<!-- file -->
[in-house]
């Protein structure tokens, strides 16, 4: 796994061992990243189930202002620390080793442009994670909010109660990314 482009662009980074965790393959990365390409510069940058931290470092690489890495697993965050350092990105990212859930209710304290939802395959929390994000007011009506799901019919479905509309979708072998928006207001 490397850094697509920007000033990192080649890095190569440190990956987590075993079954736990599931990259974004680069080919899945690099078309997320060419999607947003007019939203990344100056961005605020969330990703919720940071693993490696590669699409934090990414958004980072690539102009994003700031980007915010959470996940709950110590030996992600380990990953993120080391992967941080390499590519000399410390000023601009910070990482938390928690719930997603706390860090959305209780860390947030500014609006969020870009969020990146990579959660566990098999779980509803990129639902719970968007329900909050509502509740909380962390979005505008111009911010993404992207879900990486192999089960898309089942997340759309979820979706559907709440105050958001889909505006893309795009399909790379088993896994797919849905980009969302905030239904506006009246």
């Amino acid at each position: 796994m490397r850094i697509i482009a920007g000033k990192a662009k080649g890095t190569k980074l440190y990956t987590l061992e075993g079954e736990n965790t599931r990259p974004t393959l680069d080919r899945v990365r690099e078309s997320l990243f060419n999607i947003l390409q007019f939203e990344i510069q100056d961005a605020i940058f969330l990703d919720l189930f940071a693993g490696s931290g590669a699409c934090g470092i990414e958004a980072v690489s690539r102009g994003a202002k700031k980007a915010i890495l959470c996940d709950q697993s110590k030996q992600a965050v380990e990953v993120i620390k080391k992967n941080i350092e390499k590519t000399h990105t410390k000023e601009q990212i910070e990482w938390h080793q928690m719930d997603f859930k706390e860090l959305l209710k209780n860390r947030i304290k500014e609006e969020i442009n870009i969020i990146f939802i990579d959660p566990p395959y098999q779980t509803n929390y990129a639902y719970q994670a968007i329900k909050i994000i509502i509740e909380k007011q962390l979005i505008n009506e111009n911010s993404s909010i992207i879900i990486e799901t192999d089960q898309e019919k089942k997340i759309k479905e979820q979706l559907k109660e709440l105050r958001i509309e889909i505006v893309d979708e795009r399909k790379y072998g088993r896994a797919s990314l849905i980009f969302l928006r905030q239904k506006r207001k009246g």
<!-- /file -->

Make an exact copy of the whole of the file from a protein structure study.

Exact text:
[in-house]
């Protein structure tokens, strides 16, 4: 796994061992990243189930202002620390080793442009994670909010109660990314 482009662009980074965790393959990365390409510069940058931290470092690489890495697993965050350092990105990212859930209710304290939802395959929390994000007011009506799901019919479905509309979708072998928006207001 490397850094697509920007000033990192080649890095190569440190990956987590075993079954736990599931990259974004680069080919899945690099078309997320060419999607947003007019939203990344100056961005605020969330990703919720940071693993490696590669699409934090990414958004980072690539102009994003700031980007915010959470996940709950110590030996992600380990990953993120080391992967941080390499590519000399410390000023601009910070990482938390928690719930997603706390860090959305209780860390947030500014609006969020870009969020990146990579959660566990098999779980509803990129639902719970968007329900909050509502509740909380962390979005505008111009911010993404992207879900990486192999089960898309089942997340759309979820979706559907709440105050958001889909505006893309795009399909790379088993896994797919849905980009969302905030239904506006009246």
């Amino acid at each position: 796994m490397r850094i697509i482009a920007g000033k990192a662009k080649g890095t190569k980074l440190y990956t987590l061992e075993g079954e736990n965790t599931r990259p974004t393959l680069d080919r899945v990365r690099e078309s997320l990243f060419n999607i947003l390409q007019f939203e990344i510069q100056d961005a605020i940058f969330l990703d919720l189930f940071a693993g490696s931290g590669a699409c934090g470092i990414e958004a980072v690489s690539r102009g994003a202002k700031k980007a915010i890495l959470c996940d709950q697993s110590k030996q992600a965050v380990e990953v993120i620390k080391k992967n941080i350092e390499k590519t000399h990105t410390k000023e601009q990212i910070e990482w938390h080793q928690m719930d997603f859930k706390e860090l959305l209710k209780n860390r947030i304290k500014e609006e969020i442009n870009i969020i990146f939802i990579d959660p566990p395959y098999q779980t509803n929390y990129a639902y719970q994670a968007i329900k909050i994000i509502i509740e909380k007011q962390l979005i505008n009506e111009n911010s993404s909010i992207i879900i990486e799901t192999d089960q898309e019919k089942k997340i759309k479905e979820q979706l559907k109660e709440l105050r958001i509309e889909i505006v893309d979708e795009r399909k790379y072998g088993r896994a797919s990314l849905i980009f969302l928006r905030q239904k506006r207001k009246g």